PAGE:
Category Archives: Home Learning

Home Learning Spring 2 Week 6

Over this half term choose any of the above activities. Use your research skills to find out all about the Victorians and bring your work into class on the first day back.

You can create a project, fact file, poster or any other piece of work that shows how much you have learnt!

Have a great holiday,

Year 5 team


Home Learning Spring 2 Week 5

Maths: Reflection

You can either print out the sheet and draw the reflected shapes on the correct axis. Or you can write the coordinates of the reflected shape.

English: Homophones

Write the sentence next to the correct word.

Only one word will fit into each sentence below. Can you write it in? Then, write a suitable sentence that includes the word you did not choose.

English: Writing to persuade.

1. Use emotive language to describe how the shop looks.

2. Write a sentence that uses exaggeration to describe how many sweets there are.

3. Using a rhetorical question, describe what the employees of the store are like.

4. Use a command and the second person to inform the reader about the new recipes being tried.

Home Learning Spring 2 Week 1


This week we have been adding, subtracting and multiplying fractions.

Practise these skills with the activities below. Remember when adding, the denominators need to be the same. Practise writing equivalent fractions with the first activity.

Try to make 4 different equivalent fractions for the following:

Add the fractions.

Add 3 fractions. Write the answers as mixed numbers if you need to.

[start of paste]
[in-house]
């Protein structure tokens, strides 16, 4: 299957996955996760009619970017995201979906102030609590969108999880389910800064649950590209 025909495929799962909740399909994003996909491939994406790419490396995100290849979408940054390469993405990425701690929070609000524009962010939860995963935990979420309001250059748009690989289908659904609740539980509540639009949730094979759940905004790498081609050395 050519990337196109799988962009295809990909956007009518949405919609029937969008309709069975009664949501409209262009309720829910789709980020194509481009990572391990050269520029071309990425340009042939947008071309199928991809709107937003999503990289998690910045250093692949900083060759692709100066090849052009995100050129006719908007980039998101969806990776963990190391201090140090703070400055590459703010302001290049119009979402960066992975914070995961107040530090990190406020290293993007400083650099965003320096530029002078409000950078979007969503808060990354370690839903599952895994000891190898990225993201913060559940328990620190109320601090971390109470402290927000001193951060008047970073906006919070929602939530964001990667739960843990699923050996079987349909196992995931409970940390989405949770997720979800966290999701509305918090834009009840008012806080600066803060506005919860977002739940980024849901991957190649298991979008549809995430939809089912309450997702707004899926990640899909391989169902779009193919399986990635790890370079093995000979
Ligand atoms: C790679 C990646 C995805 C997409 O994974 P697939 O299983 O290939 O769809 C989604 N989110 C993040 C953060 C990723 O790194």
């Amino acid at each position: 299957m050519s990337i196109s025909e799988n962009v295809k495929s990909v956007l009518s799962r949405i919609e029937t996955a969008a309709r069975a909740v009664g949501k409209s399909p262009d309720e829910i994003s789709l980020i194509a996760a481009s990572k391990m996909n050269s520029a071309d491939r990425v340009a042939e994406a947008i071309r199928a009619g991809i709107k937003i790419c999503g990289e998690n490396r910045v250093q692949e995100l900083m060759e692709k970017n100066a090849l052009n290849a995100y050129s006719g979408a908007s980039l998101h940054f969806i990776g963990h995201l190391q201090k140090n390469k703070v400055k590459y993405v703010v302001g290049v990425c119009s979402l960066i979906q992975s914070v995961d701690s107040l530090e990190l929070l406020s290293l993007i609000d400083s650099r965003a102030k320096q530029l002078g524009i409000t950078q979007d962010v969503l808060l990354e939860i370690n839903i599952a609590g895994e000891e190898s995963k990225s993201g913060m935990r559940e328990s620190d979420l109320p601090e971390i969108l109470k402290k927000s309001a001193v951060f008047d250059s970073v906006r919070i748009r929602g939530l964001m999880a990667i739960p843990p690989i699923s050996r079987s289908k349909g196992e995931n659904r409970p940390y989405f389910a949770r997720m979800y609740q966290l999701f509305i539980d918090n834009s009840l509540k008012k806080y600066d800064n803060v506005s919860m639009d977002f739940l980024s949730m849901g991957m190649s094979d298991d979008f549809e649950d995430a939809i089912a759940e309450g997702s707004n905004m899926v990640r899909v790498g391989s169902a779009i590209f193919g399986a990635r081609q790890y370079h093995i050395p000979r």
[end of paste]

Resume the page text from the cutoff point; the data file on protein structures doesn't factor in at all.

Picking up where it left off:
Find the missing numbers in the following calculations.


This week we have used the skills we have learned over the year to write independently, and focused on our understanding of what we have read.

What skills did you use in your independent piece? Write a list in the comments.

Relative Clauses

One of the skills, we have learned is relative clauses. A relative clause can be used to give additional information about a noun. A relative clause is a specific type of subordinate clause that adapts, describes, or modifies a noun. They’re introduced by a relative pronoun, such as ‘that’, ‘which’, ‘who’, ‘whose’, ‘where’, and ‘when’. For instance: She lives in York, which is a cathedral city.

For each question, read the pair of sentences carefully. Identify the first word in the second sentence. Then, replace it with a relative pronoun to make the sentence into a relative clause. Finally, you can add this relative clause to the first sentence.

E.g My family is unusual. It is very large. My family, which is very large, is unusual.

a) Our planet is far away. There, many families look like us.

b) Earth is our home now. Here, people think we are odd.

c) My wings are very large. They are orange.

d) My aunt lives in the attic. She is covered in blue and green hair.

e) My cousins each have five tentacles. They are twins.


This week we focused on ascenders and focused on the following words:










Write each word, thinking about our handwriting focus. Can you use each word in a sentence?

Home Learning Week 6

We will be reviewing and developing our fractions learning, when we return to school after half term.

Use this week to recap what you already know, about Fractions and Decimals.

We will be learning about homophones. Homophones, are words that sound or are spelled the same but have a different meaning.

In Science, we will be learning about Forces, our first lesson is all about Issac Newton’s ‘discovery’ gravity.

Spend some time on TTRS! What is your Rock Status! What is your fastest time. We will be checking when we return to school. WHO IS A ROCK STAR?

Home Learning: Week 5!

This week for home learning, we will continue to recap our understanding of angles.

Marcus has been away for the whole time his class has been learning about angles. Can you check his work and write the correct answers if needed?

Use a protractor if you have one, or ask your teacher for one and draw these angles.


These sentences have lots of tricky spellings and homophones in them. Rewrite them, using the correct spelling.